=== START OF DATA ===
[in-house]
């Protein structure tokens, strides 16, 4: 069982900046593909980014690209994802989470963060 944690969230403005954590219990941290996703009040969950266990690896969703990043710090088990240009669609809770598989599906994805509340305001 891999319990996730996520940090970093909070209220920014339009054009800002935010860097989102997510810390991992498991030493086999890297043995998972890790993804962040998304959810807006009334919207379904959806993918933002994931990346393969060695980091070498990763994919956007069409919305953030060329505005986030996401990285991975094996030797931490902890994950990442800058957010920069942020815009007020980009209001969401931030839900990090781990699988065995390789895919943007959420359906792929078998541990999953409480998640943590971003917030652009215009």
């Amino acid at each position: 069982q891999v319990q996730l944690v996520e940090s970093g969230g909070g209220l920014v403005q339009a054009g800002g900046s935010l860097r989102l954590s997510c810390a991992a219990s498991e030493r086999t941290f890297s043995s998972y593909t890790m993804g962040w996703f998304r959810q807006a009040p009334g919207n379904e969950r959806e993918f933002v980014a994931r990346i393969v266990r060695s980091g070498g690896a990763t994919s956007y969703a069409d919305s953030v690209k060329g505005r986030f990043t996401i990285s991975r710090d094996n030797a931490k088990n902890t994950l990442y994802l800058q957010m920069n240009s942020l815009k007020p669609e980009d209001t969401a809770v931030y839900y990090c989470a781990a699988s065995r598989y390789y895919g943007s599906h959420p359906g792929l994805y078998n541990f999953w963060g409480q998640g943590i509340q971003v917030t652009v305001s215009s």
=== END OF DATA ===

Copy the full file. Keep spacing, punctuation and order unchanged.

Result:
[in-house]
């Protein structure tokens, strides 16, 4: 069982900046593909980014690209994802989470963060 944690969230403005954590219990941290996703009040969950266990690896969703990043710090088990240009669609809770598989599906994805509340305001 891999319990996730996520940090970093909070209220920014339009054009800002935010860097989102997510810390991992498991030493086999890297043995998972890790993804962040998304959810807006009334919207379904959806993918933002994931990346393969060695980091070498990763994919956007069409919305953030060329505005986030996401990285991975094996030797931490902890994950990442800058957010920069942020815009007020980009209001969401931030839900990090781990699988065995390789895919943007959420359906792929078998541990999953409480998640943590971003917030652009215009």
């Amino acid at each position: 069982q891999v319990q996730l944690v996520e940090s970093g969230g909070g209220l920014v403005q339009a054009g800002g900046s935010l860097r989102l954590s997510c810390a991992a219990s498991e030493r086999t941290f890297s043995s998972y593909t890790m993804g962040w996703f998304r959810q807006a009040p009334g919207n379904e969950r959806e993918f933002v980014a994931r990346i393969v266990r060695s980091g070498g690896a990763t994919s956007y969703a069409d919305s953030v690209k060329g505005r986030f990043t996401i990285s991975r710090d094996n030797a931490k088990n902890t994950l990442y994802l800058q957010m920069n240009s942020l815009k007020p669609e980009d209001t969401a809770v931030y839900y990090c989470a781990a699988s065995r598989y390789y895919g943007s599906h959420p359906g792929l994805y078998n541990f999953w963060g409480q998640g943590i509340q971003v917030t652009v305001s215009s």